(noun) the bodily embodiment of Britain’s grief after the loss of life of Queen Elizabeth II
The loss of life of the aged monarch was inevitable, the ceremonies have been lengthy deliberate, however the public response nonetheless caught the nation without warning. And the most important shock was the willingness of individuals to attend many hours for just a few moments with the Queen’s coffin, in what turned often called The Queue.
At its peak, The Queue stretched for 5 miles by way of London, principally alongside the Thames, and took 24 hours from begin to end. But few individuals, and positively none of those who I spoke to, mentioned they regretted standing in it.
The Queen’s loss of life on September 8 got here at a second of nationwide anxiousness over vitality costs. Such issues briefly fell away. 1000’s of individuals discovered the time and the need to be collectively. They felt they owed that to the lady who had served them for 70 years.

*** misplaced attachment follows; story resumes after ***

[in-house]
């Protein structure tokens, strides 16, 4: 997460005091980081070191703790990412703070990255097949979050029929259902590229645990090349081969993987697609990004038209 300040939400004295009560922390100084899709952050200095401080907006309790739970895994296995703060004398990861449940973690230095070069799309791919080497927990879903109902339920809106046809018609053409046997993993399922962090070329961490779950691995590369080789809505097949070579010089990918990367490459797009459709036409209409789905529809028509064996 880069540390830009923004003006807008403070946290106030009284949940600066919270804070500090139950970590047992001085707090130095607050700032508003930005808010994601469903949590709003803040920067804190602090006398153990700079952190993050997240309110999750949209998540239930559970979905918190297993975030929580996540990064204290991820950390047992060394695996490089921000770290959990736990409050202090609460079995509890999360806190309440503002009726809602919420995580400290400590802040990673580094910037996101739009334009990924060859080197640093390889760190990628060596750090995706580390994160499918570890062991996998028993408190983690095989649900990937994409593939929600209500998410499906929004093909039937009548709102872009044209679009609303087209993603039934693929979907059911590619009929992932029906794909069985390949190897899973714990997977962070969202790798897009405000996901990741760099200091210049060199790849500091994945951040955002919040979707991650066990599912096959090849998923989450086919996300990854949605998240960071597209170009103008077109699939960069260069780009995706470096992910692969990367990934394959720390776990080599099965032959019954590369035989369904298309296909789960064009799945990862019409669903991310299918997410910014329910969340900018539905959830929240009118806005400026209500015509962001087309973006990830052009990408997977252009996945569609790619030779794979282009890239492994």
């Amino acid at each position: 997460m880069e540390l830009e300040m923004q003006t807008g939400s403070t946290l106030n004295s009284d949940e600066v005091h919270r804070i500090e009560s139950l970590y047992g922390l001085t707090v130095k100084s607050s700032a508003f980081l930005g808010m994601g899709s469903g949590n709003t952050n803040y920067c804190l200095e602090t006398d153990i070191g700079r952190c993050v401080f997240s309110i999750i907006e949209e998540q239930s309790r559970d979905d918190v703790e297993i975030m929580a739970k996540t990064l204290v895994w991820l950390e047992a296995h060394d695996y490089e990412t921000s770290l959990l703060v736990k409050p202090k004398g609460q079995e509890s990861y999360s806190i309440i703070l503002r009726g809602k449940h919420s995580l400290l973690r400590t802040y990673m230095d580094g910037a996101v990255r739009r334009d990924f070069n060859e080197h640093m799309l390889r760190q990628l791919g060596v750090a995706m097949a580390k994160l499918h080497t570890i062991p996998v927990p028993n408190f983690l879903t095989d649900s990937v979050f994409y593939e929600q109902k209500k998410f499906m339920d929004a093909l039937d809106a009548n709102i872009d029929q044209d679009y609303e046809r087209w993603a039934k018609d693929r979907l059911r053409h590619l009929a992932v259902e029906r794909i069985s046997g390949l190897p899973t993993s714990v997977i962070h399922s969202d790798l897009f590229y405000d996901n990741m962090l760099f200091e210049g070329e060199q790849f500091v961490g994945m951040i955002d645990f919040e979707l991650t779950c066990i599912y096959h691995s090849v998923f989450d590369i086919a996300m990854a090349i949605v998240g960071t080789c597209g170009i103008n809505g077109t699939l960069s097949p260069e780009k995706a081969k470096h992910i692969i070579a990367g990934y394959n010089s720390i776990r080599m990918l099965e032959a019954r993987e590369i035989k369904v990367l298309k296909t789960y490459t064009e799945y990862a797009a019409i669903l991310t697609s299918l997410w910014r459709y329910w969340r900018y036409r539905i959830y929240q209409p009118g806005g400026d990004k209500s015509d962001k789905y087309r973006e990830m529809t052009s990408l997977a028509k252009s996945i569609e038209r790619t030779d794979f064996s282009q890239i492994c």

Volunteers, lots of them civil servants, marshalled the road. Wristbands have been issued to cease queue-jumping, although the ambiance was pleasant, and celebrities like David Beckham joined in. The Queue reached capability at occasions, resulting in an off-the-cuff “queue to hitch The Queue”.
The climax, contained in the medieval Westminster Corridor, was a scene from one other age — a grand coffin within the half-light, watched by royal guards, often called Beefeaters, with the mourners forking into traces both aspect.
How many individuals queued? The division of tradition estimated 250,000. That will be decrease than the 306,000 reported to have attended the lying-in-state of the Queen’s father, King George VI. It will even be under the 320,000 reported at Winston Churchill’s lying-in-state, though the accuracy of historic estimates isn’t clear. The Queen’s reign was record-breaking, however her queue could not have been.
Regardless of: The Queue was a break from the busyness, the cynicism, the individualism, of recent existence. If solely she might have seen it.